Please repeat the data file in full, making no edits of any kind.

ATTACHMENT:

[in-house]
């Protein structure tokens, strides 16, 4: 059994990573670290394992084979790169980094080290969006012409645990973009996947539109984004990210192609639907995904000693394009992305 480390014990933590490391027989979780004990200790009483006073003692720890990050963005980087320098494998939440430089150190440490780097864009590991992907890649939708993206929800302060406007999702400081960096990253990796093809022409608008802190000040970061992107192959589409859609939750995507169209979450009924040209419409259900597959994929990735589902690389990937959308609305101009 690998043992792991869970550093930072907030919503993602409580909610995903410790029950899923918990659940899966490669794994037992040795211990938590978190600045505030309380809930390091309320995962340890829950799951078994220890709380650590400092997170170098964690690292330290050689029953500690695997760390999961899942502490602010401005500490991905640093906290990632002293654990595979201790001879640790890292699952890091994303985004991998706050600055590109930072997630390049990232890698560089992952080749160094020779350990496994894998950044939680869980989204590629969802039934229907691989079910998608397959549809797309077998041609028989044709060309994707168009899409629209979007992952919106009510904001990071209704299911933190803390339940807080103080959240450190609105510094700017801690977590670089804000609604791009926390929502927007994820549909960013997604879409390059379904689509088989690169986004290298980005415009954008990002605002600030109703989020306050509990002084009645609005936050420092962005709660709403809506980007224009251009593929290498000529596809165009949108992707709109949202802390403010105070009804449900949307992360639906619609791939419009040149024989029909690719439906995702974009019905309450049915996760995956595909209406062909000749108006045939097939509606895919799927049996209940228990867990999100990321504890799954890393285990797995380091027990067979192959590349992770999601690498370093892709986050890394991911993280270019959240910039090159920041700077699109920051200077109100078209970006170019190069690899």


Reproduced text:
[in-house]
């Protein structure tokens, strides 16, 4: 059994990573670290394992084979790169980094080290969006012409645990973009996947539109984004990210192609639907995904000693394009992305 480390014990933590490391027989979780004990200790009483006073003692720890990050963005980087320098494998939440430089150190440490780097864009590991992907890649939708993206929800302060406007999702400081960096990253990796093809022409608008802190000040970061992107192959589409859609939750995507169209979450009924040209419409259900597959994929990735589902690389990937959308609305101009 690998043992792991869970550093930072907030919503993602409580909610995903410790029950899923918990659940899966490669794994037992040795211990938590978190600045505030309380809930390091309320995962340890829950799951078994220890709380650590400092997170170098964690690292330290050689029953500690695997760390999961899942502490602010401005500490991905640093906290990632002293654990595979201790001879640790890292699952890091994303985004991998706050600055590109930072997630390049990232890698560089992952080749160094020779350990496994894998950044939680869980989204590629969802039934229907691989079910998608397959549809797309077998041609028989044709060309994707168009899409629209979007992952919106009510904001990071209704299911933190803390339940807080103080959240450190609105510094700017801690977590670089804000609604791009926390929502927007994820549909960013997604879409390059379904689509088989690169986004290298980005415009954008990002605002600030109703989020306050509990002084009645609005936050420092962005709660709403809506980007224009251009593929290498000529596809165009949108992707709109949202802390403010105070009804449900949307992360639906619609791939419009040149024989029909690719439906995702974009019905309450049915996760995956595909209406062909000749108006045939097939509606895919799927049996209940228990867990999100990321504890799954890393285990797995380091027990067979192959590349992770999601690498370093892709986050890394991911993280270019959240910039090159920041700077699109920051200077109100078209970006170019190069690899």